Third,because Roman Empire leaders were mostly mentally insane people,very thirsty after power and they were killing between them,just to get the power .
Please remember that Nero put fire to Rome,this is how mentally insane Roman Emperors were.
Fourth,because Roman Empire was using slavery ,even if you were a native Roman citizen,wealthy but you were commenting something that the Cezar would not like,you would have end up as slave,if not killed.
Fifth,because Roman Empire did not supported any kind of culture,was just a militaristic state,were paranoia was state politics and religion,they were seeing everywhere enemies.

So is just a very ironic fact that the some smart people associate Latin language with culture . Roman Empire had nothing to do with culture.
It was only about making everything for war. A militaristic state,lead by mentally insane people.This is what kind of state European Union should follow?
Today European Union states,including UK are having a very peaceful politics.
And we do not have anymore the despising of average people in European Union.

joeyc
20-07-15, 07:54
This dude seems to forget that Celts and AngloSaxons were bloody invaders too. The Britons should speak Neanderthal language. LOL

joeyc
20-07-15, 08:02
Well maybe you want to say that Spanish people,which are Celto-Iberian people,are speaking a Latin language,instead of a Celto-Iberian language?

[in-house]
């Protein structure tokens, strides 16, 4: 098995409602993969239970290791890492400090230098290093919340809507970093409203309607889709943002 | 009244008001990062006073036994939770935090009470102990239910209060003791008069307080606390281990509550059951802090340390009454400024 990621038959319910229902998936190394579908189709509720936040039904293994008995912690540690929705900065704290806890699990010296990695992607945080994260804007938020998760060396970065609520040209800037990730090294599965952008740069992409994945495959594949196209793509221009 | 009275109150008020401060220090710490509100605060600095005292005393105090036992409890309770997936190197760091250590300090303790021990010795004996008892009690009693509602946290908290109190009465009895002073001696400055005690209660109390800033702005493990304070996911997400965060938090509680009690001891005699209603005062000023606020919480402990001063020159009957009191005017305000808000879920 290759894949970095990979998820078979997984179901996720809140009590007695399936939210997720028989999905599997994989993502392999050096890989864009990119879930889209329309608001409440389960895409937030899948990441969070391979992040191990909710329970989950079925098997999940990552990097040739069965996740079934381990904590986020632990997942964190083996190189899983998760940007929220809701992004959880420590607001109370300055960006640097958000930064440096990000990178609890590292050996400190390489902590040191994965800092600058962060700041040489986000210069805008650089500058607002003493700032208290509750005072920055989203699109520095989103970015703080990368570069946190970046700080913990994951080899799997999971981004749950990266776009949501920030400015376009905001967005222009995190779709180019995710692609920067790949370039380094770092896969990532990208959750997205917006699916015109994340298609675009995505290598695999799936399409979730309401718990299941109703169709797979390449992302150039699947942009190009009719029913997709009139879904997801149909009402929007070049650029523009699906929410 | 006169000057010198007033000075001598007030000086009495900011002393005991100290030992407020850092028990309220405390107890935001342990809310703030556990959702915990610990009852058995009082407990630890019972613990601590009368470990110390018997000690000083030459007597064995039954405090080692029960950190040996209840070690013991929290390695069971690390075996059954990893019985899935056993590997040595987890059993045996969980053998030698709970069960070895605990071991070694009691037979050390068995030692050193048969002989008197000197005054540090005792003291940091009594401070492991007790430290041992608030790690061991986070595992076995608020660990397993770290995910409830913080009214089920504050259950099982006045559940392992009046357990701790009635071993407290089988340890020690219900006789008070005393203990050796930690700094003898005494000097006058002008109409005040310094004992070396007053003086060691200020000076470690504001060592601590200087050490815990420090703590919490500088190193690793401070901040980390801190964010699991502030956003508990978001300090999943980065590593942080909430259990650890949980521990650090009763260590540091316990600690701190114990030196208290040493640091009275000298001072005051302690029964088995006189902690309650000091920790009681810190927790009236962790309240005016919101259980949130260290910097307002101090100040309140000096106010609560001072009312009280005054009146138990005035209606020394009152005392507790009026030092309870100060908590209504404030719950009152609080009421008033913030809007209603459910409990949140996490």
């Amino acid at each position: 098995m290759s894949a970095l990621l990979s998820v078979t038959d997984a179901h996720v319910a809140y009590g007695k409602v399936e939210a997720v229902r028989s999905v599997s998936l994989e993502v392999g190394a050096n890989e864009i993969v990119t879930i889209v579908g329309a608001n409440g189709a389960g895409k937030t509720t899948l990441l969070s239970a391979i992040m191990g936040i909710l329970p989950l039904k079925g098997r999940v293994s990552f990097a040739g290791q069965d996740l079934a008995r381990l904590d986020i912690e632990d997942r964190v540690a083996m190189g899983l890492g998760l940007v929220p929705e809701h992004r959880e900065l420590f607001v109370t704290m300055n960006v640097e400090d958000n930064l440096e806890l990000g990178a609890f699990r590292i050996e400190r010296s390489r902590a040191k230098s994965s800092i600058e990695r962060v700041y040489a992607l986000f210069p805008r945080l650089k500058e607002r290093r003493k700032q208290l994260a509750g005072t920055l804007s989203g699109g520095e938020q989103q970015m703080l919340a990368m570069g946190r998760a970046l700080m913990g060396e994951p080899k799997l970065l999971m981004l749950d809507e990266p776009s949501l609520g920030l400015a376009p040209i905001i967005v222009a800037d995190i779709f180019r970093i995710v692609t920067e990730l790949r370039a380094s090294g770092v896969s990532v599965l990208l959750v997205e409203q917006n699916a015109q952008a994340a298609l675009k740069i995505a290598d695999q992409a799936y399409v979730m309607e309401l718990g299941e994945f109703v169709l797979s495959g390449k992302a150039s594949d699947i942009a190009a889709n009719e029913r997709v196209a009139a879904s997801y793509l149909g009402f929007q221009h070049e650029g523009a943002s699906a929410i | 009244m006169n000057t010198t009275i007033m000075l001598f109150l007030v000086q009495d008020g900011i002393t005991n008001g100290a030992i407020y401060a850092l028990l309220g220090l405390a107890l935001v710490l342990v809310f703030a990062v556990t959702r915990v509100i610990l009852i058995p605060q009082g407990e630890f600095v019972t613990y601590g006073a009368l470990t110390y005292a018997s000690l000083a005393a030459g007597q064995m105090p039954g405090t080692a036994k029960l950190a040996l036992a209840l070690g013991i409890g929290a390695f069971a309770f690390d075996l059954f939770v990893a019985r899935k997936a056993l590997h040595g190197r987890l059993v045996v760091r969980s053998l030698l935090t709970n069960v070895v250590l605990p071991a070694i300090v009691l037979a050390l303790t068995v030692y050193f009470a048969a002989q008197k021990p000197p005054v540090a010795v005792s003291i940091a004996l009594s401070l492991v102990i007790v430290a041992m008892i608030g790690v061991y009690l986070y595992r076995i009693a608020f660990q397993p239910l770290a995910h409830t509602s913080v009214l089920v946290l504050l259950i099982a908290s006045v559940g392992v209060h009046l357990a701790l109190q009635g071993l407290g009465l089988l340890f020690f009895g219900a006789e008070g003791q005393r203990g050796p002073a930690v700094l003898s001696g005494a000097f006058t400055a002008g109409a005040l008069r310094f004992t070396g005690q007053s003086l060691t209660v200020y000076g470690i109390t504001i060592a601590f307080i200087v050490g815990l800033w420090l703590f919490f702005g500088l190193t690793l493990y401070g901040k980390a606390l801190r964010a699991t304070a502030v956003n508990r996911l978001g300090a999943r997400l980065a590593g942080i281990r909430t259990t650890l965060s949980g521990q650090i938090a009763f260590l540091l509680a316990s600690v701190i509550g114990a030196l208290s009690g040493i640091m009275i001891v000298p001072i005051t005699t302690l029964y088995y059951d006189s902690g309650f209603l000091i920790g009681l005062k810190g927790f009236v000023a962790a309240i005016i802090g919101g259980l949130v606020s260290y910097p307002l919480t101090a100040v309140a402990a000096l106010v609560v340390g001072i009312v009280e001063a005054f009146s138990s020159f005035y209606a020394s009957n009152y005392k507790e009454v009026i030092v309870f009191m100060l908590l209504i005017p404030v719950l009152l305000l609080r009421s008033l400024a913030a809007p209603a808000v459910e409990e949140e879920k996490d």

Celtic languages are attested only in parts of modern Aragón (https://en.wikipedia.org/wiki/Arag%C3%B3n), Old Castile (https://en.wikipedia.org/wiki/Old_Castile), and New Castile (https://en.wikipedia.org/wiki/New_Castile_(Spain)) in Spain (https://en.wikipedia.org/wiki/Spain). Don't listen to Maciamo, who is not even a scientist, and talks about Bronze Age "Proto-Celts" invading Western Europe in 2200 BC!

In Blue area where Celtic inscriptions were found mixed with Iberian, Vasconic and Latin ones.

https://upload.wikimedia.org/wikipedia/commons/4/4d/Mapa_lleng%C3%BCes_paleohisp%C3%A0niques-ang.jpg

mihaitzateo
20-07-15, 09:40
Well go study Middle English and compare it to actual English.
If I am not wrong,Middle English got fewer words taken from French and Latin.
So,I think we had a Latinist current in UK,a few smart people thought that it would be nice to adopt more Romance words to English language.
And they imposed their point of view to others. Being smart is not hard to manipulate average people.

RobertColumbia
20-07-15, 16:36
Well go study Middle English and compare it to actual English.
If I am not wrong,Middle English got fewer words taken from French and Latin....

No, I have studied and can read Middle English, and it has about the same proportion of Germanic and Romance terms that Modern English does. But natheless, whil I have tyme and space, me thynketh it acordaunt to resoun to tell you that "actual English" existeth not as a wittable concept.

In fact, if you already know modern English well, learning to read Middle English is incredibly simple. You just need to learn some spelling and pronunciation rules, learn a handful of new characters (e.g. the runic Thorn that is used in some Middle English texts), and have a reference book on medieval concepts.

If you want a mostly-Romance free version of English, you are looking for Old English, i.e. the language of Beowulf. Good luck getting people to talk like that again. No, really, you're going to need that luck.

Милан М.